To most, the world of cyber crime exists as a shadowy universe of hoodie-wearing hackers or nation state gangs pilfering identity data and hawking intellectual property (IP) on the dark web for big bucks. In reality, however, cyber crime has morphed into an economy in its own right, spawning new platforms and illicit marketplaces now generating close to $1.5 trillion in revenues every year.
The evolution of cyber crime from an overt criminal act or specific attack vector to a booming economy was the subject of a study conducted by Dr. Michael McGuire, senior lecturer in Criminology at the University of Surrey, in England. The Web of Profit research, presented at April’s RSA conference, makes a case that cyber crime is now a hyper-connected economy capable of generating and supporting revenue at an unprecedented scale. In fact, McGuire argues that the cyber crime economy is nearly a mirror image of contemporary capitalism, including the rise of disruptive business models built on platforms and a place where data reigns supreme as the commodity currency used for trade.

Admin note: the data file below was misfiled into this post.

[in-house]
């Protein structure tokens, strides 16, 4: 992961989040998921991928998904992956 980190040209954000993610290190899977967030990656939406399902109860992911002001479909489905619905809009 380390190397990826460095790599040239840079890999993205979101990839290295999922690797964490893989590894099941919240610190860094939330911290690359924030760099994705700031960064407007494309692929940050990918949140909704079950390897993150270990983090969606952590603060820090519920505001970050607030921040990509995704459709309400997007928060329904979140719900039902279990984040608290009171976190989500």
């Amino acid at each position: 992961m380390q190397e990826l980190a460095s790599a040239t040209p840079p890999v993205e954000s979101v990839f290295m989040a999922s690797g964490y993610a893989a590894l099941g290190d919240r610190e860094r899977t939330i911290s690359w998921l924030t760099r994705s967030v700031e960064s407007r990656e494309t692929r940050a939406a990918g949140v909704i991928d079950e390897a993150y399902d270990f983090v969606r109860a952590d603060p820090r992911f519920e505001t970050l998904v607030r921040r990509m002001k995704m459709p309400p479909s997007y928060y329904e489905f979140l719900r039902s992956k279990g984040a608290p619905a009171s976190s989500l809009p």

“Both the legitimate and illegitimate economies come together within an increasingly cyber-criminogenic world—one where the tools and cultures of information crime become blurred and interchangeable with the tools and cultures of an information society and vice versa,” writes McGuire in the 178-page report.